Review: Spanninga Pixeo Xba battery taillight

I recently built up a new city bike for my wife.  When it came to lighting, I wanted an inexpensive but effective battery setup. I had used Spanninga lights before, and liked them (Spanninga is a Dutch company, and manufactures the lights for the majority of Dutch bikes… which is to say, a lot of bikes).  When I saw that Spanninga had introduced a new fender-mount taillight with a neat auto mode, I thought I’d give it a try. I thought it would look the part on my wife’s neo-classic mixte, and it was very reasonably priced ( from Peter White Cycles). I was also curious to test the auto mode, and see if the light could truly be used in a “set and forget” way.

The Spanninga Pixeo comes in three flavors, all identical in appearance:  dynamo-powered Xs (left), battery powered Xba (with on/off/auto modes) (center), and  battery powered Xb (on/off, no auto mode) (right).

Spanninga Xba mounted to a VO fender.

The light is very lightweight, and would work well on just about any properly mounted plastic or aluminum fender without inducing fender instability or wobble problems. It is designed strictly for fender mounting, with a curved shell to match the curvature of a fender.  It requires two 5mm holes to be drilled into the fender, 20mm apart vertically.  One hole serves as a positioner, accepting a molded plastic tab on the back of the taillight housing, while the other receives a 5mm threaded stud.  A 5mm nut and star washer are included. Two Duracell AAA batteries are also included.

Use and impressions
The small push-button switch toggles between “on”, “auto” and “off” positions. The button is also shrouded by the molded taillight shell to protect it from accidentally being switched when bumped, so any button action has to be intentional. The circuitry provides visual feedback when you select “auto” or “off” by blinking twice or once, respectively. Being a European light, there is no flashing mode, only constant. The LED is fairly bright, but not as bright as some of the super-bright lights out there… It also has a somewhat narrow beam, and is brightest and most focused when viewed directly from behind, although it visible from the side. 50% of the time that the bike is ridden by my wife, I am riding directly behind it, so I’ve developed a fairly good sense for what type of light conditions trigger the light to come on when in auto mode.  After leaving the light in auto mode for a month, it seems like a fairly intelligent setting.  The auto mode works by using two sensors: a light sensor and a motion sensor.  Both sensors must be triggered for the light to come on:  the bike must be in motion (or jolted), AND the ambient light must be fairly dim, for the light to switch on.  I’ve found that the light sensor reliably triggers the light on at dusk, or even in midday ambient light if we ride under a shaded bridge or underpass.  It seems to be calibrated to come on more often than you would need it to (such as early dusk, or during a rainstorm), which is a good thing, IMO.  The motion sensor is on a timer and seems to work synergistically with the light sensor:  if we come to a stoplight in low light conditions, the light stays on the entire duration that we’re stopped.  (I haven’t timed it, but it’s claimed to be four minutes, which seems long enough).  The light sensor does not appear to be on a timer:  if we ride under a dark bridge or tunnel, the light switches on immediately, then switches back off within a few seconds of exiting back into direct daylight. If your bike is routinely stored in a dimly lit area and frequently bumped into (such as in an apartment building foyer), then the auto mode might not work well– the light may switch on frequently enough to drain the batteries prematurely. In that case, no problem– just use it like any other battery light by manually switching it on and off.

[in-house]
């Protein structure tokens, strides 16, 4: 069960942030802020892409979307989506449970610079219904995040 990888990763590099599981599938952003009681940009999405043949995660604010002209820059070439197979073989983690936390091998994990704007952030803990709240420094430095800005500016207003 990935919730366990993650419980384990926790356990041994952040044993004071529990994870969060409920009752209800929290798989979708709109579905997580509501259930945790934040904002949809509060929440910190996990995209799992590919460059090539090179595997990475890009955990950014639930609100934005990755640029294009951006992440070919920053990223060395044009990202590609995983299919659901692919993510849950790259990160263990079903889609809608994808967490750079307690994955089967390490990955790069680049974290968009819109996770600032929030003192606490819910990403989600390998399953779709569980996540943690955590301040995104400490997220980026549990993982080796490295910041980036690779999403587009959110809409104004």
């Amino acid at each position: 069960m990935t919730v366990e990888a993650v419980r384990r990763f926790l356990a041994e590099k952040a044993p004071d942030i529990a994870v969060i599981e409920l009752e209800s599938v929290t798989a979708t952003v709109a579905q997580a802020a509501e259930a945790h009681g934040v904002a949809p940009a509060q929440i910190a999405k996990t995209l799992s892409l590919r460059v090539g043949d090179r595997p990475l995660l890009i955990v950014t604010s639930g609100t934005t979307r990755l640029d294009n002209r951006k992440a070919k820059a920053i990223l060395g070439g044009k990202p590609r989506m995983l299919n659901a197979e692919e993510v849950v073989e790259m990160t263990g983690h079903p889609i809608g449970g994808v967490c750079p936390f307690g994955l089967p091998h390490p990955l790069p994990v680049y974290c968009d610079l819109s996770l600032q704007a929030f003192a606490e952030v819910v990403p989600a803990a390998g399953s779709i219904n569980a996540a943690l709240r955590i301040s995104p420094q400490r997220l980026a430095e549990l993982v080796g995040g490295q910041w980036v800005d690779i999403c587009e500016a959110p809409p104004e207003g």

After about 5-6 weeks of nearly daily use (but admittedly not much night riding), the two originally supplied AAA batteries are still going strong.  When it comes time to replace them, the only tool needed is a phillips-head screwdriver to remove the lens, which is held on to the rest of the light by a single screw. Although some battery lights use a snap-on cover and don’t require any tools to replace the batteries, I actually prefer this setup because there’s no chance that the lens can pop off if banged into– something that’s happened with other lights I’ve owned.

All in all, it’s a nice little light:  lightweight, inexpensive, easy to use, good looking (IMHO), with an intelligently programmed and reliable auto mode.  I like it enough that I just bought two more for two of my other fender-clad bikes!

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